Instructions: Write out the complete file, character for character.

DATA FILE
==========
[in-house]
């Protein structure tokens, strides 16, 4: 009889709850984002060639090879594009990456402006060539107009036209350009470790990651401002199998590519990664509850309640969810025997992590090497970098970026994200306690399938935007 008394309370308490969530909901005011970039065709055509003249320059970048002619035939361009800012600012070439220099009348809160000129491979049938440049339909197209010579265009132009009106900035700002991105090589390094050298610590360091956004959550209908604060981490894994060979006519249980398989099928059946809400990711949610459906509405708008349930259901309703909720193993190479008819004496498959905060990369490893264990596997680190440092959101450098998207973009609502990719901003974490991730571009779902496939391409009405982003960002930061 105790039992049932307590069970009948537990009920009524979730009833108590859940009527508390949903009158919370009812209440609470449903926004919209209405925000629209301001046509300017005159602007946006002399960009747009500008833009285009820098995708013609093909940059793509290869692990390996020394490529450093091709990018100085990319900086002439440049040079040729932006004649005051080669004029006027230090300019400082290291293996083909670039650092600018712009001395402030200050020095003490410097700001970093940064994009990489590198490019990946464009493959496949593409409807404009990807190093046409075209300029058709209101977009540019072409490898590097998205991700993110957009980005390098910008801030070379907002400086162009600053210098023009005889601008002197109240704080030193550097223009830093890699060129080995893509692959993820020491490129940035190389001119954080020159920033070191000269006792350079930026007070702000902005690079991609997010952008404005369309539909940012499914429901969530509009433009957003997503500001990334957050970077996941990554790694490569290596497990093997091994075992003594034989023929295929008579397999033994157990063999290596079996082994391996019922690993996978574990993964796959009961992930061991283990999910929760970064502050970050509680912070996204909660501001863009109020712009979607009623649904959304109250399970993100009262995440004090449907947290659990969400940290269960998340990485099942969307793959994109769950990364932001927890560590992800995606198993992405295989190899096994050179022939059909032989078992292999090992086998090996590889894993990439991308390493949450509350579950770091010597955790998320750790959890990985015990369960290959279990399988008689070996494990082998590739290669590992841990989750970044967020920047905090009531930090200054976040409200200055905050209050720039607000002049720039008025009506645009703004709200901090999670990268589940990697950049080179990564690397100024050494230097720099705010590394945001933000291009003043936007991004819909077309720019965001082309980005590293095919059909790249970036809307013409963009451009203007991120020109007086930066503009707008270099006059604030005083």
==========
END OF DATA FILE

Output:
[in-house]
């Protein structure tokens, strides 16, 4: 009889709850984002060639090879594009990456402006060539107009036209350009470790990651401002199998590519990664509850309640969810025997992590090497970098970026994200306690399938935007 008394309370308490969530909901005011970039065709055509003249320059970048002619035939361009800012600012070439220099009348809160000129491979049938440049339909197209010579265009132009009106900035700002991105090589390094050298610590360091956004959550209908604060981490894994060979006519249980398989099928059946809400990711949610459906509405708008349930259901309703909720193993190479008819004496498959905060990369490893264990596997680190440092959101450098998207973009609502990719901003974490991730571009779902496939391409009405982003960002930061 105790039992049932307590069970009948537990009920009524979730009833108590859940009527508390949903009158919370009812209440609470449903926004919209209405925000629209301001046509300017005159602007946006002399960009747009500008833009285009820098995708013609093909940059793509290869692990390996020394490529450093091709990018100085990319900086002439440049040079040729932006004649005051080669004029006027230090300019400082290291293996083909670039650092600018712009001395402030200050020095003490410097700001970093940064994009990489590198490019990946464009493959496949593409409807404009990807190093046409075209300029058709209101977009540019072409490898590097998205991700993110957009980005390098910008801030070379907002400086162009600053210098023009005889601008002197109240704080030193550097223009830093890699060129080995893509692959993820020491490129940035190389001119954080020159920033070191000269006792350079930026007070702000902005690079991609997010952008404005369309539909940012499914429901969530509009433009957003997503500001990334957050970077996941990554790694490569290596497990093997091994075992003594034989023929295929008579397999033994157990063999290596079996082994391996019922690993996978574990993964796959009961992930061991283990999910929760970064502050970050509680912070996204909660501001863009109020712009979607009623649904959304109250399970993100009262995440004090449907947290659990969400940290269960998340990485099942969307793959994109769950990364932001927890560590992800995606198993992405295989190899096994050179022939059909032989078992292999090992086998090996590889894993990439991308390493949450509350579950770091010597955790998320750790959890990985015990369960290959279990399988008689070996494990082998590739290669590992841990989750970044967020920047905090009531930090200054976040409200200055905050209050720039607000002049720039008025009506645009703004709200901090999670990268589940990697950049080179990564690397100024050494230097720099705010590394945001933000291009003043936007991004819909077309720019965001082309980005590293095919059909790249970036809307013409963009451009203007991120020109007086930066503009707008270099006059604030005083």